Tuesday, October 18, 2011

Our Sunday Afternoon Moving Sheep

When I was a kid, our Sunday afternoons were spent at one of our grandmother's houses for Sunday dinner. It was a really nice tradition that I'm sure some of you probably still continue today. Here at the farm, we don't have sit-down Sunday afternoon dinners. We do sheep chores as a family. There is always something that needs to be done and since Julia misses these chores since she is at school so much, I make sure that she gets included in some kind of sheep related activity on Sundays - our only day of the week when we (mostly) don't have off-farm responsibilities. I love this outdoorsy, farm-based tradition that Julia isn't aware is different than what many other families do on Sundays. She'll miss it someday, I'm sure.

It was a beautiful Sunday afternoon here in our corner of the world. One of those days when I just wanted to be outside all day long breathing the crisp air, enjoying the sunshine, and basking in all the gold and orange tones of the world around me.

I've put together a little photo essay for you of the work on the hill. After a lunch of Scotch Broth Soup (recipe coming later in the week), we headed up to the top of the hill where our adult ewes and summer born lambs have been grazing. Time to move the fences and the sheep, donkey, and llama into a fresh spot for some fall grass. When Julia and I arrived, The Farmer yelled to us to help find some ewes who had not followed most of the flock. He could hear them baaahing in the distance. Off we all went. 

As you can see, Phoebe was worried that her mother (that would be me) wasn't coming. Julia and I are always behind the sure footed dogs and their father. Slow is good sometimes. I spied these old bones from a cow who used to graze this pasture years ago. Looked like a giant dinosaur bone to me.


It was a gray day - a sign of things to come.


Before Julia and I got to where the sheep were, The Farmer and his collies had already gathered the errant sheep. 

I love to watch The Boss and his loyal dogs Phoebe and Nessie. There is just something beautiful about it - a shepherd and his dogs. Such a time-honored tradition of dependence between canines and humans. Amazing instincts Border Collies have.


Julia and I played back-up going around the empty barns with the dogs trying to round the sheep, Eeyore the Donkey and Jeremy the Llama back towards their new grazing.

Phoebe always has one eye on me and one on the sheep, not wanting to miss a move. Sweet dog.

 Nessie on the other hand is all business watching every move of her flock, even if from afar.

The sheep are all about food so they had to sneak some of the not yet mowed hay. We look at a lot of backsides of sheep around here.

Our donkey Eeyore always lags behind. He is just a bit stubborn. But he always goes eventually.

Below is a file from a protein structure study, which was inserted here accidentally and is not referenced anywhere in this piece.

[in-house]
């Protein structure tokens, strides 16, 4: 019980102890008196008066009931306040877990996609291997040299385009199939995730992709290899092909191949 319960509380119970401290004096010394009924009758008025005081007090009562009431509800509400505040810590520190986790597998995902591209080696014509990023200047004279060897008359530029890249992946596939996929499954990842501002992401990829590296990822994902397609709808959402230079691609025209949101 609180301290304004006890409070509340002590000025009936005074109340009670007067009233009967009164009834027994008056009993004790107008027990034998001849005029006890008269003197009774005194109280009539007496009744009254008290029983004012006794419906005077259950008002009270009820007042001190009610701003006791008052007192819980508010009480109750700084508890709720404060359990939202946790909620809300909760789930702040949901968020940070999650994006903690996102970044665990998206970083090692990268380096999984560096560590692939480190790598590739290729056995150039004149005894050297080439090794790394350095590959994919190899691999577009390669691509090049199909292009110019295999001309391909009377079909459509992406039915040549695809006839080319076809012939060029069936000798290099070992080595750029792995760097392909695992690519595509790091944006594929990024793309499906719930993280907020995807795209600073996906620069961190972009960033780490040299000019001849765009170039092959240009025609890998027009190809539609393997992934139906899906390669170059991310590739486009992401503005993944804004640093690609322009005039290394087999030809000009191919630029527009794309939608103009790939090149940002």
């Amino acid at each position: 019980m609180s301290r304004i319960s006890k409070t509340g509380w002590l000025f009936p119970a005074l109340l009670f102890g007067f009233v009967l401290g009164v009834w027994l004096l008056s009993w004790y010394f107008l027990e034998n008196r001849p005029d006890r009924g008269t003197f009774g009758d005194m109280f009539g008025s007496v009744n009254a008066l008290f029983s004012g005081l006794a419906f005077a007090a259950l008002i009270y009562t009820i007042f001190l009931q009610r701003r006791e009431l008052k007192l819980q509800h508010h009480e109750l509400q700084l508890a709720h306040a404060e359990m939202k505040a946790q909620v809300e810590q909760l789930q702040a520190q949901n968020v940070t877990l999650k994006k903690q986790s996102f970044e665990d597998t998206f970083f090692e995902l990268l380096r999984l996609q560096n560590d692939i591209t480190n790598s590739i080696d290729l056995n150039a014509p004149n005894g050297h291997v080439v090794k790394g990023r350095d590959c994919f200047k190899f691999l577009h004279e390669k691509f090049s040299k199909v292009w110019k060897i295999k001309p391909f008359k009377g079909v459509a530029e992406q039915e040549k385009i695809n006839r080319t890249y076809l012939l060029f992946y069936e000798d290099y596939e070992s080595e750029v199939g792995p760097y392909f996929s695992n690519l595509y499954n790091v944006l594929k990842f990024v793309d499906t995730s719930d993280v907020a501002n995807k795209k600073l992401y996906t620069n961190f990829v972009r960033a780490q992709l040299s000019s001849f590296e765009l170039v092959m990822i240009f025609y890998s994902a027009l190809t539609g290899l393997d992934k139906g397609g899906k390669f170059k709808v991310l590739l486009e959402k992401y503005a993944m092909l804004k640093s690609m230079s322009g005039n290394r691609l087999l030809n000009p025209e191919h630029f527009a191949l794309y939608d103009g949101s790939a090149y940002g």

The fences were set up and it was time to move the sheep in.

Jeremy our Llama chowing down on a nice clump of green grass.

The animals were all fenced in for a few days in this pasture. It will be picked clean in a couple days and it will be time to move them again.

Nessie knows everything is right with her flock. We couldn't move this many sheep without both our collies. They are amazing dogs.



MicheleinMaine said...

It's amazing that Phoebe and Nessie know just what to do. How wonderful it is that you are giving them the job they were born for.

Lindy and Paul said...

Nice story, yours is a lifestyle that so few experience any more. Thanks for sharing :)

Elaine said...

Your sheep farm sounds so idyllic with your beautiful pictures and commentaries. I know it's not all "pretty postcard stuff". Even though I couldn't bring myself to read about the tragedies that prompted you to get the "boys" to guard the sheep I know there are times that are not so good also. The sheep all look plump and happy.

Dianne@sheepdreams said...

We tend to do the same....weekends are for doing sheep work or farm chores that require the both of us. Can't imagine a Sunday afternoon spent lying on the couch with the New York Times! (but, I do wish for one sometimes)
Beautiful pictures.

Elaine said...

I had to go back and look at the photos again. Those doggies are so loyal and good. I hope the new pups will be great family pets too.
Do Jeremy and Eeyore do some protecting or braying or whatever when there is danger?

Martha said...

Love your animals! I enjoy your blog so much. My Dad raised working dogs. He said, they should always have one syllable names to be able to direct them quick.
Such as Nick and Glen so as not to confuse them on commands. Just a thought. Also, my daughter-in-law's Grandfather is a goat farmer and he has a Great Pyrenees that works his herd and could not do without her. Good luck you have the best of both dog breeds!

Norma from Misty Haven Alpacas said...

Great pictures!
Our daughter is about Julia's age. I think some people feel sorry for our daughter when I tell them that she is helping us put up hay or shear the alpacas, etc. Growing up on a farm means helping with the work. But I think it also means more family time and learning to work as a team and so much more. Many families do separate things on the weekend. I think our girls are the lucky ones.

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